After Billy Herrera and his wife Ingrid decide to get a divorce, their plans to tell their daughters are derailed when their oldest, Sofia, returns from law school and announces that she is not only moving to Mexico but getting married. Billy and his wife agree to keep the news of the divorce a secret until after the wedding, but Billy finds it difficult to put on a happy face when his entire family seems to be falling apart.
As with its predecessors in 1950 and 1991, this version loosely follows Edward Streeter’s 1949 novel of the same name. However, Gary Alarzarki’s film is centered around a Cuban-American family and has some more dramatic elements woven into the story, such as Billy and Ingrid’s failing relationship.
Besides the premise, Father of the Bride has very little in common with the 1954 or 1991 films, which is a blessing. There’s no need to rehash the shenanigans of Stanley/George Banks for a third time (fourth, if you counted Father of the Bride II in 1995).
Andy Garcia’s Billy certainly has more bite to him than the previous iterations. There is undoubtedly more conflict within the Herrera family and with Sofia’s future in-laws. The Herrera clan is Cuban, and the Castillos are Mexican, so there are some cultural clashes to deal with. Billy becomes more exasperated as he begins to lose control of the situation. It takes a wedding day disaster to finally open his eyes to what he truly has.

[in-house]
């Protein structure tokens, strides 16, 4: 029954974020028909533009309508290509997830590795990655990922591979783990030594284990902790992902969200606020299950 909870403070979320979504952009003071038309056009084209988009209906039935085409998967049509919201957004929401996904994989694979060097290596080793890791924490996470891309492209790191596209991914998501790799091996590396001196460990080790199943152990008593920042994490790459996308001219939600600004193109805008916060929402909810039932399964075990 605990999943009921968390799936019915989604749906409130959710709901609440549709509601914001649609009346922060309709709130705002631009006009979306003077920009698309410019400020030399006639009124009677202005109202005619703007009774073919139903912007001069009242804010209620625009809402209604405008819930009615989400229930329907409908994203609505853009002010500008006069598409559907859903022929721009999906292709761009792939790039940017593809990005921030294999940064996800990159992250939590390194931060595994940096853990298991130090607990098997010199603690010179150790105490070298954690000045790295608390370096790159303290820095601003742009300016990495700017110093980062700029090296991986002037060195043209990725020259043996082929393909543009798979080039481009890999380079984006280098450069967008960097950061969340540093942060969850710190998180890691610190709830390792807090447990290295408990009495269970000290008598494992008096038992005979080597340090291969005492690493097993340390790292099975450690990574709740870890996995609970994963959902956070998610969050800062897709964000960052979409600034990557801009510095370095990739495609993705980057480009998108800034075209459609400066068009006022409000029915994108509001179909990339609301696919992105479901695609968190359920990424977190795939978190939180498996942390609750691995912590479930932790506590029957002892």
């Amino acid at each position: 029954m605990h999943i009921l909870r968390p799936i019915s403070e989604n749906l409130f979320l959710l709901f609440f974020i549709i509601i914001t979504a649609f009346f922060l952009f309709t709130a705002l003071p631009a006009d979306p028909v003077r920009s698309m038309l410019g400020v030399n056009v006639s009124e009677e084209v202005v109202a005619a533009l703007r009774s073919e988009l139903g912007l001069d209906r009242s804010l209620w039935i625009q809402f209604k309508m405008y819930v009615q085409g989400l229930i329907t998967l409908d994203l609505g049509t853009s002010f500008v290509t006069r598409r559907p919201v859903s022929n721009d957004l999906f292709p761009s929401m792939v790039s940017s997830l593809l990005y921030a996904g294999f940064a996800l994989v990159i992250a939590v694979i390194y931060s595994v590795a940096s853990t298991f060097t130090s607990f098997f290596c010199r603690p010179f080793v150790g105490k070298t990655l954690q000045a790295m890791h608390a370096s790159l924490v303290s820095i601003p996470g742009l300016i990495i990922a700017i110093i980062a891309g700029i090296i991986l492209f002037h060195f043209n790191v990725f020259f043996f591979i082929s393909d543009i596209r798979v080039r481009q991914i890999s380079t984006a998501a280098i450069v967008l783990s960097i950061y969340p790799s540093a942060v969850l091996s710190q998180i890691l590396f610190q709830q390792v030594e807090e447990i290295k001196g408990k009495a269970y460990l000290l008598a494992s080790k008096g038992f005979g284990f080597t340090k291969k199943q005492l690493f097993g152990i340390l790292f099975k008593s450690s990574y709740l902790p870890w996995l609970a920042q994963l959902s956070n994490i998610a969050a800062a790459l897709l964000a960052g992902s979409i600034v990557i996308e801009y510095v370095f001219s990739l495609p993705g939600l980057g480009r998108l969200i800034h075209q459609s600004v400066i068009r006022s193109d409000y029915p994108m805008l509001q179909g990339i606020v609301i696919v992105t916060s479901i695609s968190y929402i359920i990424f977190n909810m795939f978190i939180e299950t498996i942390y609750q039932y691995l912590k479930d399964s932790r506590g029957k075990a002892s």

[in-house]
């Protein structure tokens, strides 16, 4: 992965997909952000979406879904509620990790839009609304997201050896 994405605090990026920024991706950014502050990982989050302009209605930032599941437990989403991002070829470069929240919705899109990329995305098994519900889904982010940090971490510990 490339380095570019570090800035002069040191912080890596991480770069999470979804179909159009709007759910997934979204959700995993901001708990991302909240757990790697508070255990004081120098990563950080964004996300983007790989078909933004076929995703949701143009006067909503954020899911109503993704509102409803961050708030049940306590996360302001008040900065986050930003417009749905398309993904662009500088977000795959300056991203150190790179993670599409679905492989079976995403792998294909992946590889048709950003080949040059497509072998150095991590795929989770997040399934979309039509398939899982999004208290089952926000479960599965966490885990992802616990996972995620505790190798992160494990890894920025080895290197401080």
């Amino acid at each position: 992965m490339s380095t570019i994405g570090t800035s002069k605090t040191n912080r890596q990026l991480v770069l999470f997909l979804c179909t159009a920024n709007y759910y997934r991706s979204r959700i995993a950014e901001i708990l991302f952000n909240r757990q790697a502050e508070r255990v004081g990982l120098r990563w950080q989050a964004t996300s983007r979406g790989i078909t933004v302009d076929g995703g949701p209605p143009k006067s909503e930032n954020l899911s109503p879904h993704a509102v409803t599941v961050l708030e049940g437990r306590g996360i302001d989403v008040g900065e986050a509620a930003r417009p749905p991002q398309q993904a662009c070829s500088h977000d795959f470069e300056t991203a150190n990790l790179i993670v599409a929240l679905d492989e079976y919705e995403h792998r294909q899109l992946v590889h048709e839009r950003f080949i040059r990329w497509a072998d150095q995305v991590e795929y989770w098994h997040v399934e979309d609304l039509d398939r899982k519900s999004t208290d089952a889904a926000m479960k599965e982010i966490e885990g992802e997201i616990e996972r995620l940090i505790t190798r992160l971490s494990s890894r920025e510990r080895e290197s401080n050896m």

I enjoyed this movie quite a bit. It has a great cast, is well-acted, and immerses itself in the represented cultures. While I think it’s missing some of the sentimentality of the films that came before it, Father of the Bride still offers a fresh, interesting take on the premise that’s been done many times before.